SOCHI -- Martin St. Louis has built a career as a high-energy player, a water bug on the ice who keeps his powerful legs moving at all times to overcome his lack of size with his overwhelming will.
A player like that requires a certain degree of rhythm to play his game.
But even though St. Louis will be in the lineup for Canada when it plays Latvia in a 2014 Sochi Olympics quarterfinal Wednesday (noon ET, MSNBC, CBC), the Tampa Bay Lightning captain will have trouble creating that rhythm he so desperately needs to be effective.
"He's just a good, veteran player," Canada coach Mike Babcock said. "The reality is we dress 13 forwards each game. One guy hardly gets on the ice. It's a hard, hard situation for people that play 22 minutes [in the NHL]. That's the way it is. You've got to find a way to help out when you get a chance."
St. Louis, who was scratched in Canada's Group B finale Sunday against Finland, has no illusions of playing any role other than that of 13th forward and knows his opportunities will likely be few and far between.
"I mean, obviously you're out there with different guys all the time," St. Louis said. "But you understand it's a possibility you're going to be in that situation coming to these tournaments. You stay ready, you wait for your opportunity."
Canada did not run lines at its pregame skate Wednesday, but St. Louis was rotating with Rick Nash at right wing on a line with John Tavares and Patrick Sharp at practice Tuesday. It's also possible he's given spot duty on the power play with Ryan Getzlaf and Corey Perry, though it was Jonathan Toews who practiced on the power play with them Wednesday after St. Louis was in that spot Tuesday.
Babcock has already stated he doesn't like using his 13th forward and seventh defenseman exclusively on special-teams units because of how difficult it is to play in an important situation after sitting for so long.
"You feel bad for him," Babcock said. "He gets out there, he's frozen to death. That's the way it is."
St. Louis admitted the physical challenge of getting spot duty slightly outweighs the mental one, though each is difficult. He said the fact you don't really know when your next shift will come makes it hard to be sharp when your name gets called, and then the physical challenge of getting your legs moving kicks in.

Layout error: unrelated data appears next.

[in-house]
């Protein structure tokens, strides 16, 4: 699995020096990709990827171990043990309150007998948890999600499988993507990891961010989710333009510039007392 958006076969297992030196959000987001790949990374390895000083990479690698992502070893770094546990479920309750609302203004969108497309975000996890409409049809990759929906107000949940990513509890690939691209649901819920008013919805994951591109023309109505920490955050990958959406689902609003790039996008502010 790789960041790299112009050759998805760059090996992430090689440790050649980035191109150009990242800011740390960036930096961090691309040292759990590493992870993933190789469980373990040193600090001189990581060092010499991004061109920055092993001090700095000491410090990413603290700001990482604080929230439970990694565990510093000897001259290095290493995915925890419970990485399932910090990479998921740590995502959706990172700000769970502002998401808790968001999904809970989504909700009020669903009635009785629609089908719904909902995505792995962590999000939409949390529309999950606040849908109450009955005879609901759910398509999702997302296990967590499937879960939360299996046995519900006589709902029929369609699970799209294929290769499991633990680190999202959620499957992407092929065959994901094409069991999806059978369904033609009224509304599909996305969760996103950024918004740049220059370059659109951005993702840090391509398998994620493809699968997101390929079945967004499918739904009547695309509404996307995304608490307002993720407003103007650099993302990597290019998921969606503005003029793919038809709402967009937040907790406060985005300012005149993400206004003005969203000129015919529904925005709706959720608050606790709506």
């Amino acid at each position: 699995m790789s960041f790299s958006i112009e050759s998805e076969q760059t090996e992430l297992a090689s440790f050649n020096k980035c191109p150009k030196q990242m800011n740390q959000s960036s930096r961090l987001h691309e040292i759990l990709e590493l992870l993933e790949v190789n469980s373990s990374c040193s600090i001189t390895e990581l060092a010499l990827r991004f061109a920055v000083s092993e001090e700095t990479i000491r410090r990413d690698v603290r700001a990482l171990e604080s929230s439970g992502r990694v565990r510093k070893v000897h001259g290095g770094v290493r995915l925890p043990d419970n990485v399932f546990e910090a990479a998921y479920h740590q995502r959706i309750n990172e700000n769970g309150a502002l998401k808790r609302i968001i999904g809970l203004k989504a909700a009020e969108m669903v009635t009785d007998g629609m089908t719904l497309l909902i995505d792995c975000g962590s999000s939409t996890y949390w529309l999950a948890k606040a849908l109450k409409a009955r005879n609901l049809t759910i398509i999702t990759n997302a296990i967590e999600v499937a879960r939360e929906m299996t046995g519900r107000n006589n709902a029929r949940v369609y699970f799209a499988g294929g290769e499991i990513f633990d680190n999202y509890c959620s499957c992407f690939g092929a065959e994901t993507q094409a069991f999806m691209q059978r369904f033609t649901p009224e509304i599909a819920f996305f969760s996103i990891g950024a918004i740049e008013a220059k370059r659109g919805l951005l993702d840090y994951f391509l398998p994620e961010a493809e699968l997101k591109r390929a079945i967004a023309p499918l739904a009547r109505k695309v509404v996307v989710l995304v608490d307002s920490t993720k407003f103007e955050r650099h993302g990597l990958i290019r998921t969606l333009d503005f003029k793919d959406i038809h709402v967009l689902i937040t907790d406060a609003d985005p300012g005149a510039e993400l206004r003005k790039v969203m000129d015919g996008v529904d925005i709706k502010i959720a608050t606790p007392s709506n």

"You're trying to go out there and earn another shift, I guess," he said.
That's exactly what Jeff Carter did when he was in the position St. Louis finds himself in now.
Carter was the 13th forward for Canada's second game of the tournament against Austria, but he scored three straight goals in the second period of that game and has been on a line with Jonathan Toews and Patrick Marleau ever since.
Carter entered that 6-0 victory at risk of dropping out of the lineup entirely and wound up with a spot on the only consistent forward line Canada has had.
"I think it's gone well with us," Carter said. "We're all kind of similar players. It's not too fancy; it's kind of straight lines and using our speed and getting pucks to the net.
"It's made it kind of easy for us to come together."
Carter's fortunes turned when he stepped out of the penalty box and a pass from an Austrian player happened to hit his skate. The puck bounced to Sidney Crosby, who set up Marleau for a chance that went off the post.
Carter was there to tap the puck into an empty net, and then he scored another one on his next shift. Just like that, his spot in the lineup was solidified.
And it all began with a lucky bounce coming out of the penalty box.
Perhaps a similar bounce will benefit St. Louis in some way Wednesday.
Here are the lines Canada is expected to use against Latvia:
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